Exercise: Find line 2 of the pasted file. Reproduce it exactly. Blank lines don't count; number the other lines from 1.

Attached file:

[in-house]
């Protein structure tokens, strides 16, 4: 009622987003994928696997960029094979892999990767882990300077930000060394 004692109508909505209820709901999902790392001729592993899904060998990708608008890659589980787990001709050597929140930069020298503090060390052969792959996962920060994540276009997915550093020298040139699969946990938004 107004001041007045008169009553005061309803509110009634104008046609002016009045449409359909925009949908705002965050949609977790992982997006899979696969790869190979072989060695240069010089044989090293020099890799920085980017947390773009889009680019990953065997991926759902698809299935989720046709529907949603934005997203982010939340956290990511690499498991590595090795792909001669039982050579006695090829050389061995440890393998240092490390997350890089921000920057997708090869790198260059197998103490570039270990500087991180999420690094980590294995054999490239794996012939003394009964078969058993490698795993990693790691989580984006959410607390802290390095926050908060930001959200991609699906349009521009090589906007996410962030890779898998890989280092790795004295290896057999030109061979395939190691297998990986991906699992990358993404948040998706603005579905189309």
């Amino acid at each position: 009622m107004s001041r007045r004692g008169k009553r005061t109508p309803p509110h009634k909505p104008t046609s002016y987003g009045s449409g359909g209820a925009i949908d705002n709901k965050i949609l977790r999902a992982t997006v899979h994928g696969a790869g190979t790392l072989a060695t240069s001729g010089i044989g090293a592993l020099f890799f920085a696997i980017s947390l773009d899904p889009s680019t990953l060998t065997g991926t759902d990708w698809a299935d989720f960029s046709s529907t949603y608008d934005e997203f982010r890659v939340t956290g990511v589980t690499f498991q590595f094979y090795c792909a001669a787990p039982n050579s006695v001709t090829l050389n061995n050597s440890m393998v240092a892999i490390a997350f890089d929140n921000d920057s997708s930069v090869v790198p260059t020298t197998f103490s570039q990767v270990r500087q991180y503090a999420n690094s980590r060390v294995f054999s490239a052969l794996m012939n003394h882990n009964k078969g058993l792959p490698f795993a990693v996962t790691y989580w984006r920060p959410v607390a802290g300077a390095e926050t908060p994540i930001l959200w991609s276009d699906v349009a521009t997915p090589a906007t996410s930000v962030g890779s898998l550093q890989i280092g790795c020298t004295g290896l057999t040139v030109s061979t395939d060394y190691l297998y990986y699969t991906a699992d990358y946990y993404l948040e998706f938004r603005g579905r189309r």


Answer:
């Protein structure tokens, strides 16, 4: 009622987003994928696997960029094979892999990767882990300077930000060394 004692109508909505209820709901999902790392001729592993899904060998990708608008890659589980787990001709050597929140930069020298503090060390052969792959996962920060994540276009997915550093020298040139699969946990938004 107004001041007045008169009553005061309803509110009634104008046609002016009045449409359909925009949908705002965050949609977790992982997006899979696969790869190979072989060695240069010089044989090293020099890799920085980017947390773009889009680019990953065997991926759902698809299935989720046709529907949603934005997203982010939340956290990511690499498991590595090795792909001669039982050579006695090829050389061995440890393998240092490390997350890089921000920057997708090869790198260059197998103490570039270990500087991180999420690094980590294995054999490239794996012939003394009964078969058993490698795993990693790691989580984006959410607390802290390095926050908060930001959200991609699906349009521009090589906007996410962030890779898998890989280092790795004295290896057999030109061979395939190691297998990986991906699992990358993404948040998706603005579905189309």